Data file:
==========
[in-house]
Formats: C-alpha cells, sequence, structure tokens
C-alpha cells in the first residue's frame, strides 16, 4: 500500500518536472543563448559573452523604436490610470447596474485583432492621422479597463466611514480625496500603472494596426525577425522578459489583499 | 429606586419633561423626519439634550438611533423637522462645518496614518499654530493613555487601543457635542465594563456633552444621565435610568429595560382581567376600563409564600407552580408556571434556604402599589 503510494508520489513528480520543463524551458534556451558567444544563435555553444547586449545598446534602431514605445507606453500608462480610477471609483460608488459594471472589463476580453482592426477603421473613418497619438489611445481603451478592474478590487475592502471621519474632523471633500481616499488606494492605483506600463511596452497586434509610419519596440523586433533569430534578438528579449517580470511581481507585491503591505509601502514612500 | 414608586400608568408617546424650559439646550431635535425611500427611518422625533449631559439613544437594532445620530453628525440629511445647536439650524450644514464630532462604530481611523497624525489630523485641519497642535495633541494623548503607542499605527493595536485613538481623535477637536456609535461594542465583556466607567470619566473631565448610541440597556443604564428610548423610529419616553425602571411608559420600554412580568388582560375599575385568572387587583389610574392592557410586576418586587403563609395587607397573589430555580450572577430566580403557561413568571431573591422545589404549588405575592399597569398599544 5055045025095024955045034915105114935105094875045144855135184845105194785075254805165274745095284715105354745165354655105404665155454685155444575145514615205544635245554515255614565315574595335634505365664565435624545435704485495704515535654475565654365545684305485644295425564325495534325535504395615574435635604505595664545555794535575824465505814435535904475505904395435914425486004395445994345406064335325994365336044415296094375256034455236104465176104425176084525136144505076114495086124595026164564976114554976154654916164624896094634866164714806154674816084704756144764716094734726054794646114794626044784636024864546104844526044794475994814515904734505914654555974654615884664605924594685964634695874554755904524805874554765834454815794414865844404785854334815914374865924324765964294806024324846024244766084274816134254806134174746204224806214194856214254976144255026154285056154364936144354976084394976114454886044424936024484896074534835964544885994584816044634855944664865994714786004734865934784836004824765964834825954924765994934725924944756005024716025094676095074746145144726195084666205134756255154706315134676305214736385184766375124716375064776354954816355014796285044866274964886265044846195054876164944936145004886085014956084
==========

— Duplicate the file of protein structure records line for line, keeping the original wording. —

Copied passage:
[in-house]
Formats: C-alpha cells, sequence, structure tokens
C-alpha cells in the first residue's frame, strides 16, 4: 500500500518536472543563448559573452523604436490610470447596474485583432492621422479597463466611514480625496500603472494596426525577425522578459489583499 | 429606586419633561423626519439634550438611533423637522462645518496614518499654530493613555487601543457635542465594563456633552444621565435610568429595560382581567376600563409564600407552580408556571434556604402599589 503510494508520489513528480520543463524551458534556451558567444544563435555553444547586449545598446534602431514605445507606453500608462480610477471609483460608488459594471472589463476580453482592426477603421473613418497619438489611445481603451478592474478590487475592502471621519474632523471633500481616499488606494492605483506600463511596452497586434509610419519596440523586433533569430534578438528579449517580470511581481507585491503591505509601502514612500 | 414608586400608568408617546424650559439646550431635535425611500427611518422625533449631559439613544437594532445620530453628525440629511445647536439650524450644514464630532462604530481611523497624525489630523485641519497642535495633541494623548503607542499605527493595536485613538481623535477637536456609535461594542465583556466607567470619566473631565448610541440597556443604564428610548423610529419616553425602571411608559420600554412580568388582560375599575385568572387587583389610574392592557410586576418586587403563609395587607397573589430555580450572577430566580403557561413568571431573591422545589404549588405575592399597569398599544 5055045025095024955045034915105114935105094875045144855135184845105194785075254805165274745095284715105354745165354655105404665155454685155444575145514615205544635245554515255614565315574595335634505365664565435624545435704485495704515535654475565654365545684305485644295425564325495534325535504395615574435635604505595664545555794535575824465505814435535904475505904395435914425486004395445994345406064335325994365336044415296094375256034455236104465176104425176084525136144505076114495086124595026164564976114554976154654916164624896094634866164714806154674816084704756144764716094734726054794646114794626044784636024864546104844526044794475994814515904734505914654555974654615884664605924594685964634695874554755904524805874554765834454815794414865844404785854334815914374865924324765964294806024324846024244766084274816134254806134174746204224806214194856214254976144255026154285056154364936144354976084394976114454886044424936024484896074534835964544885994584816044634855944664865994714786004734865934784836004824765964834825954924765994934725924944756005024716025094676095074746145144726195084666205134756255154706315134676305214736385184766375124716375064776354954816355014796285044866274964886265044846195054876164944936145004886085014956084